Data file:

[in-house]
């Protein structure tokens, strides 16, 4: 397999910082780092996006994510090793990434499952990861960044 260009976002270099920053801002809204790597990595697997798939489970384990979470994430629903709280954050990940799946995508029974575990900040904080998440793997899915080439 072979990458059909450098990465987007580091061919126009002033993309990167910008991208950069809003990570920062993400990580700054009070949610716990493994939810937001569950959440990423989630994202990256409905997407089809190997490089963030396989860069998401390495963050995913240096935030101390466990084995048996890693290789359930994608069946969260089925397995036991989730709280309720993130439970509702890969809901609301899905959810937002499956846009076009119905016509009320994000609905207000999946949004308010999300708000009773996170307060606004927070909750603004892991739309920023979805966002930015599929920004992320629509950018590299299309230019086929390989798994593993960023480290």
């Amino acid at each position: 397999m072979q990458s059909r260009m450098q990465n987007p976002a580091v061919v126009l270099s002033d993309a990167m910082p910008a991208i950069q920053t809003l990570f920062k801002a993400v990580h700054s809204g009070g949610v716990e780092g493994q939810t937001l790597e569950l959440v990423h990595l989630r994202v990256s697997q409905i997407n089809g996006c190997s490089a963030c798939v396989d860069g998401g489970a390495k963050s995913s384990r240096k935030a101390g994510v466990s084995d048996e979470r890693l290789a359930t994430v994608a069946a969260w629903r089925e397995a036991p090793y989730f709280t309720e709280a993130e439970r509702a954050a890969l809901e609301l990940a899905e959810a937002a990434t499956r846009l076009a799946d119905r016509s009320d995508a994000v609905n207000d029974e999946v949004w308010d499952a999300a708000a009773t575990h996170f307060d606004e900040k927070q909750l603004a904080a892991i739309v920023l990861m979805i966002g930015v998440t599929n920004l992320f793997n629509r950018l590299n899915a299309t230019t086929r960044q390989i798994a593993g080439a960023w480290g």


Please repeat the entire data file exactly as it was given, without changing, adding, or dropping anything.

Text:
[in-house]
């Protein structure tokens, strides 16, 4: 397999910082780092996006994510090793990434499952990861960044 260009976002270099920053801002809204790597990595697997798939489970384990979470994430629903709280954050990940799946995508029974575990900040904080998440793997899915080439 072979990458059909450098990465987007580091061919126009002033993309990167910008991208950069809003990570920062993400990580700054009070949610716990493994939810937001569950959440990423989630994202990256409905997407089809190997490089963030396989860069998401390495963050995913240096935030101390466990084995048996890693290789359930994608069946969260089925397995036991989730709280309720993130439970509702890969809901609301899905959810937002499956846009076009119905016509009320994000609905207000999946949004308010999300708000009773996170307060606004927070909750603004892991739309920023979805966002930015599929920004992320629509950018590299299309230019086929390989798994593993960023480290």
């Amino acid at each position: 397999m072979q990458s059909r260009m450098q990465n987007p976002a580091v061919v126009l270099s002033d993309a990167m910082p910008a991208i950069q920053t809003l990570f920062k801002a993400v990580h700054s809204g009070g949610v716990e780092g493994q939810t937001l790597e569950l959440v990423h990595l989630r994202v990256s697997q409905i997407n089809g996006c190997s490089a963030c798939v396989d860069g998401g489970a390495k963050s995913s384990r240096k935030a101390g994510v466990s084995d048996e979470r890693l290789a359930t994430v994608a069946a969260w629903r089925e397995a036991p090793y989730f709280t309720e709280a993130e439970r509702a954050a890969l809901e609301l990940a899905e959810a937002a990434t499956r846009l076009a799946d119905r016509s009320d995508a994000v609905n207000d029974e999946v949004w308010d499952a999300a708000a009773t575990h996170f307060d606004e900040k927070q909750l603004a904080a892991i739309v920023l990861m979805i966002g930015v998440t599929n920004l992320f793997n629509r950018l590299n899915a299309t230019t086929r960044q390989i798994a593993g080439a960023w480290g």